If the sink is round you need drill but one 1/2" hole to start a keyhole or sabersaw. If it is square, or oblong it requires holes at two opposite corners. But if using a keyhole saw you can change to a regular saw as soon as the cut is long enough. Since the sink is usually mounted with a metal frame over it, the saw cuts are covered and there's no problem. When the counter is ready attach it in place with glue and screws or nails and set the sink in mastic. Ask your Trailer supply house.

The compartment beneath the sink can be used for cooking utensils and a 4' length of good garden hose with a male hose connector on its free end can be brought out through the right end of the cabinet and down through a hole bored through the floor just back of the -driver's seat. The balance of the 25' hose with the female connector on it should be carried for draining dishwater to a sewer inlet in trailer parks and campgrounds, or away from camp in primitive areas. To dispose of the water without making a mudhole in these latter places, dig a 12" deep by 24" wide hole, fill it with rocks, insert the hose end and cover the rocks with dirt. That way you'll leave a clean camp and no one will fall into the hole later.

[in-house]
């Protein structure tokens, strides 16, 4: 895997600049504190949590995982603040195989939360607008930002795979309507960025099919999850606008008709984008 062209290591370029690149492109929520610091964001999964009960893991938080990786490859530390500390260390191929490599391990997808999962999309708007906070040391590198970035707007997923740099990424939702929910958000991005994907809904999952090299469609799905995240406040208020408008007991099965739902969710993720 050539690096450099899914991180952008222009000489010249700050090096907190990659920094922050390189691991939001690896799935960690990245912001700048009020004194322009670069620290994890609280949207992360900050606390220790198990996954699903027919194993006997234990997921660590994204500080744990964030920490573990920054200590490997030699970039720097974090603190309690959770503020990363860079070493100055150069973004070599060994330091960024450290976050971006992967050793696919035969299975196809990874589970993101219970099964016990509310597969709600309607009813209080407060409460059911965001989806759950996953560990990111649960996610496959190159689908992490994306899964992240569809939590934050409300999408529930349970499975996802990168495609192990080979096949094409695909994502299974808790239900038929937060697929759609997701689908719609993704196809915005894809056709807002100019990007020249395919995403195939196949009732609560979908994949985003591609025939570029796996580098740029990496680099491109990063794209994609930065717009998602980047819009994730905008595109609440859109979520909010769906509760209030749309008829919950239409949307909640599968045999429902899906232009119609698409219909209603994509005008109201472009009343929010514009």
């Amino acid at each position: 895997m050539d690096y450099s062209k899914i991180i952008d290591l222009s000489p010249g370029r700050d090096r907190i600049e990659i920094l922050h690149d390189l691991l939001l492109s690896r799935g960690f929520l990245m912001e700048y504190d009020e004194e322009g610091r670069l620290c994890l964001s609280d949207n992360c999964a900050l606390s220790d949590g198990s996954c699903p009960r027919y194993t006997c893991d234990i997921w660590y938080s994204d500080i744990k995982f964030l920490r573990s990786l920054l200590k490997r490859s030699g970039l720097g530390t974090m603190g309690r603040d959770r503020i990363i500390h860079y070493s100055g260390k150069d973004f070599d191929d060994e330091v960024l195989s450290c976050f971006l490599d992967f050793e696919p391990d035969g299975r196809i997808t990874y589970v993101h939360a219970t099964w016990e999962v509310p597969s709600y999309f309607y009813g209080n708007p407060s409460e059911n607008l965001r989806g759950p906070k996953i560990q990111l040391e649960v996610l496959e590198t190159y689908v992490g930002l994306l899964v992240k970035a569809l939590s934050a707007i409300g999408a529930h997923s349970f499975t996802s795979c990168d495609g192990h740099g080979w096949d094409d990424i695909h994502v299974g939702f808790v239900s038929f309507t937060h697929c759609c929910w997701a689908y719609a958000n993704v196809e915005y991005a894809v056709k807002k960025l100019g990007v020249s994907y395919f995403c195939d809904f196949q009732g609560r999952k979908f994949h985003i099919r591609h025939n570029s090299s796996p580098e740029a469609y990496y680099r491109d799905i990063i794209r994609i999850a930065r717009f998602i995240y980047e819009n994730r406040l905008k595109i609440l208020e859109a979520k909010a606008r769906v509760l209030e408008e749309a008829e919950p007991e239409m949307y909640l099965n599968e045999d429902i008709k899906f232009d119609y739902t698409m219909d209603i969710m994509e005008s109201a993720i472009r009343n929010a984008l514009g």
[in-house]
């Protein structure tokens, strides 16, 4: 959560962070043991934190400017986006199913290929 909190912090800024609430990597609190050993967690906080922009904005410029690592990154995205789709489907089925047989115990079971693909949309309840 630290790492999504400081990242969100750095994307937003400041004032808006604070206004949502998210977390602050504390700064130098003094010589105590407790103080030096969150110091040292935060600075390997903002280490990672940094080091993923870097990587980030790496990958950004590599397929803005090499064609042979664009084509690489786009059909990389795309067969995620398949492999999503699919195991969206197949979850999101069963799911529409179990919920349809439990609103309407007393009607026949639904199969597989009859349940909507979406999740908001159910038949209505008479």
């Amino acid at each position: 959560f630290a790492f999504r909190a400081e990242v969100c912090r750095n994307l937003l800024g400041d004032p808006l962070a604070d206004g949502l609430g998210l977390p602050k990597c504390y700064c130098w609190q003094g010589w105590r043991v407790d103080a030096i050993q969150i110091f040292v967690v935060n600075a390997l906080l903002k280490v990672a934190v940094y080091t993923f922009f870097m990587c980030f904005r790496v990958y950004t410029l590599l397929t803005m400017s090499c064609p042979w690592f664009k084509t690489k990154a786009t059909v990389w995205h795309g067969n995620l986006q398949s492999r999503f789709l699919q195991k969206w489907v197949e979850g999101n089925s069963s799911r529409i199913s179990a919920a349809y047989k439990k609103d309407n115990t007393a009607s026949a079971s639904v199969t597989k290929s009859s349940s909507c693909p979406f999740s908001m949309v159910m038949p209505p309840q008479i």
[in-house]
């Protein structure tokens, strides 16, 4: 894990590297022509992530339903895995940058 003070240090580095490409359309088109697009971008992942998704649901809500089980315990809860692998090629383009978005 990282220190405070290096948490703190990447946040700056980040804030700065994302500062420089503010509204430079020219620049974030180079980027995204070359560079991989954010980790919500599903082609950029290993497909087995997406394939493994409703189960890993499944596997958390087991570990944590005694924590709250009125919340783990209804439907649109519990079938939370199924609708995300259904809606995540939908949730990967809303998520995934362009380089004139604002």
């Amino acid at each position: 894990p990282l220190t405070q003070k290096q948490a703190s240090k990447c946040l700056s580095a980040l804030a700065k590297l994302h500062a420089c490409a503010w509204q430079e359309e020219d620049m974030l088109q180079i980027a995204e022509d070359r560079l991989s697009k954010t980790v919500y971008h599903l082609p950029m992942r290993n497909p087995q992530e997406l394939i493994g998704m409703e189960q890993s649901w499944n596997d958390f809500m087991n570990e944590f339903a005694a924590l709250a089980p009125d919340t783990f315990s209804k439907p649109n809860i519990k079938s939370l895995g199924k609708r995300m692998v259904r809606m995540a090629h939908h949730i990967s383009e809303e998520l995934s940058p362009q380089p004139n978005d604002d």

If you want to be really outfitted you can also install a faucet with its own length of hose and a female hose connector. Have another female connector attached to the rest of the hose for connecting to hydrants when they're available. You can also install a hand pump and an available 5 to 10 gallon plastic tank made for the purpose. The tank can be placed beneath the left end of the bed-wing along the wall and a hose from the pump inserted into it. Otherwise better carry a five gallon plastic water bottle, or galvanized can with a spigot near the bottom. For cool drinking water with either set-up, a good two gallon water bag hung in the shade and breeze is hard to beat.

To cover the holes through the van's floor when not in use, cut a piece of 20 gauge sheet iron to fit over them. Drill a 1/4" clearance hole at one corner and a 3/32" pilot hole in the floor and set a 3/8" #9 pan-head metal screw into it as a hinge. But don't bore the holes or fit the cover until you finish the cabinet and know where they should be.